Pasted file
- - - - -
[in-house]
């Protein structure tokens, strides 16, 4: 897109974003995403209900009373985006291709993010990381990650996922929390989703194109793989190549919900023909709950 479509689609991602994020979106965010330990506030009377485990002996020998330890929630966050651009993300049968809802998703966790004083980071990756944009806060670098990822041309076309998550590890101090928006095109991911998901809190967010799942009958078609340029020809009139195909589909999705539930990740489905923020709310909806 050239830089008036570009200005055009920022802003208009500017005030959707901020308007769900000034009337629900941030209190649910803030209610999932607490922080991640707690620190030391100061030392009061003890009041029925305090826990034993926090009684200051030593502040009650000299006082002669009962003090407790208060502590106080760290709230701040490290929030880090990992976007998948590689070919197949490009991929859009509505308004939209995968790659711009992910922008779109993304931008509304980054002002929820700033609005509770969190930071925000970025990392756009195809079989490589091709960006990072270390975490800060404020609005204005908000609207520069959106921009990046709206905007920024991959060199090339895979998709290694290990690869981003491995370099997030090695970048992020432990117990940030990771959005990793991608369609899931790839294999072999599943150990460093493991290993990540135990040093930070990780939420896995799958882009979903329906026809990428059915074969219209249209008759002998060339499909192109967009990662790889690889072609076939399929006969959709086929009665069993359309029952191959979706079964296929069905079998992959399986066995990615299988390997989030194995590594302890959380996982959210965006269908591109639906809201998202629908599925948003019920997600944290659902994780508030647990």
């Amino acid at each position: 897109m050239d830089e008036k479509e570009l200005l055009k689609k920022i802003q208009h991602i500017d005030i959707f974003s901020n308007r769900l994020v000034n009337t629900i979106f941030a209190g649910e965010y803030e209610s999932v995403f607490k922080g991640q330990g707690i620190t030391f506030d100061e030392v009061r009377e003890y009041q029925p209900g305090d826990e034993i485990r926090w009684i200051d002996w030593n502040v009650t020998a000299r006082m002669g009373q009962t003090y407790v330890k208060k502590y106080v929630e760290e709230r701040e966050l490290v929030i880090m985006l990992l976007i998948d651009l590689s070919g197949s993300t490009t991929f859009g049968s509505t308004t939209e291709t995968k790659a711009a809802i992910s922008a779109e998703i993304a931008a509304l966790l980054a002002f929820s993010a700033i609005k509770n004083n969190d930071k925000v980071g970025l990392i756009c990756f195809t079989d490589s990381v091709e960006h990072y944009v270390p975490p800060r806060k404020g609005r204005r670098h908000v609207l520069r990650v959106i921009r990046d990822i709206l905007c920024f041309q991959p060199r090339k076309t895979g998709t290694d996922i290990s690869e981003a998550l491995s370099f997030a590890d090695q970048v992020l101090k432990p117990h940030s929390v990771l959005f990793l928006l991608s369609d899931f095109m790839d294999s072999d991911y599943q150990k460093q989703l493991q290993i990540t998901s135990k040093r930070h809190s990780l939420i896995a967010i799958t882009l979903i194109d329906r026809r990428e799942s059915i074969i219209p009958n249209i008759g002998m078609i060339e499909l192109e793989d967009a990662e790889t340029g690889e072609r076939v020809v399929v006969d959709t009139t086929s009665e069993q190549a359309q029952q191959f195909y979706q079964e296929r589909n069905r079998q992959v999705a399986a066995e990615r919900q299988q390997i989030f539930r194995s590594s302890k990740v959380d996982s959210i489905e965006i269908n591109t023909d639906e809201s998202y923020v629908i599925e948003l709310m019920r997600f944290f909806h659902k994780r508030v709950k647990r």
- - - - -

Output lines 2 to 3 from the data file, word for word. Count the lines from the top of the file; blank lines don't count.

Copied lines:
């Protein structure tokens, strides 16, 4: 897109974003995403209900009373985006291709993010990381990650996922929390989703194109793989190549919900023909709950 479509689609991602994020979106965010330990506030009377485990002996020998330890929630966050651009993300049968809802998703966790004083980071990756944009806060670098990822041309076309998550590890101090928006095109991911998901809190967010799942009958078609340029020809009139195909589909999705539930990740489905923020709310909806 050239830089008036570009200005055009920022802003208009500017005030959707901020308007769900000034009337629900941030209190649910803030209610999932607490922080991640707690620190030391100061030392009061003890009041029925305090826990034993926090009684200051030593502040009650000299006082002669009962003090407790208060502590106080760290709230701040490290929030880090990992976007998948590689070919197949490009991929859009509505308004939209995968790659711009992910922008779109993304931008509304980054002002929820700033609005509770969190930071925000970025990392756009195809079989490589091709960006990072270390975490800060404020609005204005908000609207520069959106921009990046709206905007920024991959060199090339895979998709290694290990690869981003491995370099997030090695970048992020432990117990940030990771959005990793991608369609899931790839294999072999599943150990460093493991290993990540135990040093930070990780939420896995799958882009979903329906026809990428059915074969219209249209008759002998060339499909192109967009990662790889690889072609076939399929006969959709086929009665069993359309029952191959979706079964296929069905079998992959399986066995990615299988390997989030194995590594302890959380996982959210965006269908591109639906809201998202629908599925948003019920997600944290659902994780508030647990």
């Amino acid at each position: 897109m050239d830089e008036k479509e570009l200005l055009k689609k920022i802003q208009h991602i500017d005030i959707f974003s901020n308007r769900l994020v000034n009337t629900i979106f941030a209190g649910e965010y803030e209610s999932v995403f607490k922080g991640q330990g707690i620190t030391f506030d100061e030392v009061r009377e003890y009041q029925p209900g305090d826990e034993i485990r926090w009684i200051d002996w030593n502040v009650t020998a000299r006082m002669g009373q009962t003090y407790v330890k208060k502590y106080v929630e760290e709230r701040e966050l490290v929030i880090m985006l990992l976007i998948d651009l590689s070919g197949s993300t490009t991929f859009g049968s509505t308004t939209e291709t995968k790659a711009a809802i992910s922008a779109e998703i993304a931008a509304l966790l980054a002002f929820s993010a700033i609005k509770n004083n969190d930071k925000v980071g970025l990392i756009c990756f195809t079989d490589s990381v091709e960006h990072y944009v270390p975490p800060r806060k404020g609005r204005r670098h908000v609207l520069r990650v959106i921009r990046d990822i709206l905007c920024f041309q991959p060199r090339k076309t895979g998709t290694d996922i290990s690869e981003a998550l491995s370099f997030a590890d090695q970048v992020l101090k432990p117990h940030s929390v990771l959005f990793l928006l991608s369609d899931f095109m790839d294999s072999d991911y599943q150990k460093q989703l493991q290993i990540t998901s135990k040093r930070h809190s990780l939420i896995a967010i799958t882009l979903i194109d329906r026809r990428e799942s059915i074969i219209p009958n249209i008759g002998m078609i060339e499909l192109e793989d967009a990662e790889t340029g690889e072609r076939v020809v399929v006969d959709t009139t086929s009665e069993q190549a359309q029952q191959f195909y979706q079964e296929r589909n069905r079998q992959v999705a399986a066995e990615r919900q299988q390997i989030f539930r194995s590594s302890k990740v959380d996982s959210i489905e965006i269908n591109t023909d639906e809201s998202y923020v629908i599925e948003l709310m019920r997600f944290f909806h659902k994780r508030v709950k647990r």